Hamburger perfection is served in a vinyl red tray, and only available in five states.
In-N-Out Burger is the alpha and the omega. The North, South, East and West. It’s the beginning and end of the discussion on fast food burgers. No one who has experienced it can deny this fact.
Virginia-based Five Guys Burgers and Fries, while more widespread, is good…great even, but it simply does not exist in the same universe as In-N-Out (the fries, though, are another story).
McDonald’s, Burger King and Wendy’s, do not register in this conversation because nothing about their menus speak to quality food. Whataburger seems to do well in Texas, but they average about two customer shootings per year at their stores (a Google search for “Whataburger shooting” returns 164,000 entries). If Chick-Fil-A is known for good chicken and a gay-hating owner, Whataburger is famous for the fact that you may be shot while waiting for your order.
New York’s fast-food burger options are plentiful. They have about 20 Five Guys stores in the five boroughs. They also have Shack Shack, a 10-year-old chain with stores throughout the city. In 2013, Manhattan got its first Umami Burger, the Los Angeles-based darling that is sprouting nationally (Las Vegas, Chicago and other NYC sites are coming).
Nothing would make me happier than to say that the $21 chargrilled burger with Roquefort at The Spotted Pig is the best in town, or that the half-pounder from Peter Luger was life changing. But, when you just want a burger, are you really going to drop $21 and hours of your life waiting for a table? Are you really trucking to Brooklyn for a burger that begs for a dress code?
Of course not.
So for you, dear reader, I added two notches to my burger bedpost.
Location visited: Madison Square Park, the original location
Other outlets: 10 throughout NYC, including JFK and Citi Field, plus stores in Saratoga Springs, Westbury, Philly, Miami, D.C. They have also gone international.
I ordered: Single Shack Burger ($4.75), fries ($2.85), and the house beer.
The menu is: Extensive. What started as a hot dog cart has led to burgers, frozen custard and private label beer and wine.
The fries are: Ordinary. Crinkle cuts that are also available with a cheddar-American cheese sauce.
What about the beverages: Custard-based shakes make up the entire center part of the menu. Coke products, Abita root beer, homemade lemonade and iced tea make up the everyday stuff. Brooklyn Brewery makes a pale ale especially special for the Shack, while Napa Valley vineyard Frog’s Leap bottles a red and white.
What’s the wait: We stopped by at 1:30 p.m. and waited 25 minutes to order. It took another 20 minutes to get food.
The rest of the story: Simply put, this is an amazing burger. The meat tasted like beef, not the grease on the grill. I would put it on par with In-N-Out. The fries were meh. The kitchen is a study in controlled chaos with not nearly enough space to crank out the volume demanded. Luckily for them, the city approved a renno plan to expand their space.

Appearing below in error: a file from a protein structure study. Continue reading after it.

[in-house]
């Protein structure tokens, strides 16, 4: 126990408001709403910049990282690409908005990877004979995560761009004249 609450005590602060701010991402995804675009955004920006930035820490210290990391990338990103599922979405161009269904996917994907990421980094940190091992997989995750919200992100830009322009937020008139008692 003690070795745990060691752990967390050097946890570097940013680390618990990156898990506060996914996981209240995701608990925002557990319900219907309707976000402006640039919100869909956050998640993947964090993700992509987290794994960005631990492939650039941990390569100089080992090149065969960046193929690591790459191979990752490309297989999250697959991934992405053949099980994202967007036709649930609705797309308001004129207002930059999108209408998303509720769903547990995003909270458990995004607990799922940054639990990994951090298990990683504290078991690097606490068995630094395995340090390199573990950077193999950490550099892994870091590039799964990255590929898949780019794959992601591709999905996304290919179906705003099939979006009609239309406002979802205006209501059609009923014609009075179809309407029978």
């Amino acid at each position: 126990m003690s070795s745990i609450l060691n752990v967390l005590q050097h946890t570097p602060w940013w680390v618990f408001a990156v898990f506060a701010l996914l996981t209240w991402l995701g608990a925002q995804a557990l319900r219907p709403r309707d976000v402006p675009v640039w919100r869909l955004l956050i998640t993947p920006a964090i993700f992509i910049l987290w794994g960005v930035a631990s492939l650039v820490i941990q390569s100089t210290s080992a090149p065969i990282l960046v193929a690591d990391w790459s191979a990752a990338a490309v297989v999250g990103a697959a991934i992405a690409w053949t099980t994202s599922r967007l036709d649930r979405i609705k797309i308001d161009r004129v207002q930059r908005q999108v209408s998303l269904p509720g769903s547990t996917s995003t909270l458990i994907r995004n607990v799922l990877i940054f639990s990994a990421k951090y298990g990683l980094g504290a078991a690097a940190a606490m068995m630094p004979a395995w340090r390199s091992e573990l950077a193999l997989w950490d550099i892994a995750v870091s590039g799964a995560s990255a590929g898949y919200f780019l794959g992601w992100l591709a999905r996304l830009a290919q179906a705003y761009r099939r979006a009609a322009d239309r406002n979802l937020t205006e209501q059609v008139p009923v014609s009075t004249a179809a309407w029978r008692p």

Location visited: The Hudson Eats food court at Brookfield Place in Lower Manhattan.
Other outlets: Greenwich Village and soon in Williamsburg. Also throughout L.A. and Northern California. Expansion plans include Chicago and Las Vegas.
I ordered: The Original ($12), truffled fries ($6.50), and fresh brewed green tea ($3.50).
The menu is: Interesting. Lots of truffles. If I wasn’t here for a burger, I would have chosen the pastrami patty with caramelized onion, dill pickle and mustard.
The fries are: Boring and awesome all at the same time. The shoestrings are yawners on their own, but the Umamified version with truffled cheese and truffled salt make them a force to be reckoned with.
The rest of the story: Umami Burger is fast casual, so think more Panera than McDonald’s. Attitude reigns here. The guy at the counter seemed as if he had better things to do than answer my questions and no one on staff appeared to be happy, or happy to be there.
The Umami Burger Original features a 6 oz. burger mixed with house spices and sauces to build that umami flavor (think soy, seaweed and fish sauce). It was served with shitakes, roasted tomato, caramelized onions and a parmesan crisp. It was a good burger. Nice and rich with fat without being greasy. But, for some reason, it falls apart easily. You expect a burger to hold up and not feel dry and crumbly.
It was also expensive. A $12 burger plus $6.50 in fries is not at all reasonable for fast food or fast casual conversation.
A $5 burger at Shake Shack plus $3 in fries is closer to that fast food burger I was hoping for. That the beer I ordered ($5) cost as much as the burger. That it was was superior to a $12 burger says something. One must consider the location in which we ate, and where Umami sets up shop, but there is a lot to say for the Shake Shack.
And for Umami as well. It’s damn good, if not damn pricey, burger.